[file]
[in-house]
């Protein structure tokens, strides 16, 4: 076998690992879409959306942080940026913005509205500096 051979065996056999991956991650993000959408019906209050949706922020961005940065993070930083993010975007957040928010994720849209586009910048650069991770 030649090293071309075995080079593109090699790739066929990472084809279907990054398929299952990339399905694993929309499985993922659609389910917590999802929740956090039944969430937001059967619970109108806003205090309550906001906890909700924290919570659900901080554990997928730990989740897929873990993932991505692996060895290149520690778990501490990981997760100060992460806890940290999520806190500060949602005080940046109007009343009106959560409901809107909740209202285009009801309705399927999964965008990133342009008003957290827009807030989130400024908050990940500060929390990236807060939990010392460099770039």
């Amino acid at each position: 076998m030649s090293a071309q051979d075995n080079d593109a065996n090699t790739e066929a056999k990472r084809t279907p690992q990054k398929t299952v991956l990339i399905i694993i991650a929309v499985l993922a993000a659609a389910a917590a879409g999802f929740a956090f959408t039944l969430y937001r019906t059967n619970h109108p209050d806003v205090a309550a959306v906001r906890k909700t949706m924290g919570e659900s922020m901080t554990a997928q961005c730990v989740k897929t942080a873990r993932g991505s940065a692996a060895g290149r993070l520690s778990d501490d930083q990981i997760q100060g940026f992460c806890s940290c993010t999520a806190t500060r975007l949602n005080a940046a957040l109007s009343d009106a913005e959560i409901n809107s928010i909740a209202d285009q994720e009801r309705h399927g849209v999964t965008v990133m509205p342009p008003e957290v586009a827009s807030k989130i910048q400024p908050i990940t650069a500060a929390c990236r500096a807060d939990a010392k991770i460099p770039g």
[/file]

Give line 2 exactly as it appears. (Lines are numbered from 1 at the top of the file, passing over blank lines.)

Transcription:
């Protein structure tokens, strides 16, 4: 076998690992879409959306942080940026913005509205500096 051979065996056999991956991650993000959408019906209050949706922020961005940065993070930083993010975007957040928010994720849209586009910048650069991770 030649090293071309075995080079593109090699790739066929990472084809279907990054398929299952990339399905694993929309499985993922659609389910917590999802929740956090039944969430937001059967619970109108806003205090309550906001906890909700924290919570659900901080554990997928730990989740897929873990993932991505692996060895290149520690778990501490990981997760100060992460806890940290999520806190500060949602005080940046109007009343009106959560409901809107909740209202285009009801309705399927999964965008990133342009008003957290827009807030989130400024908050990940500060929390990236807060939990010392460099770039």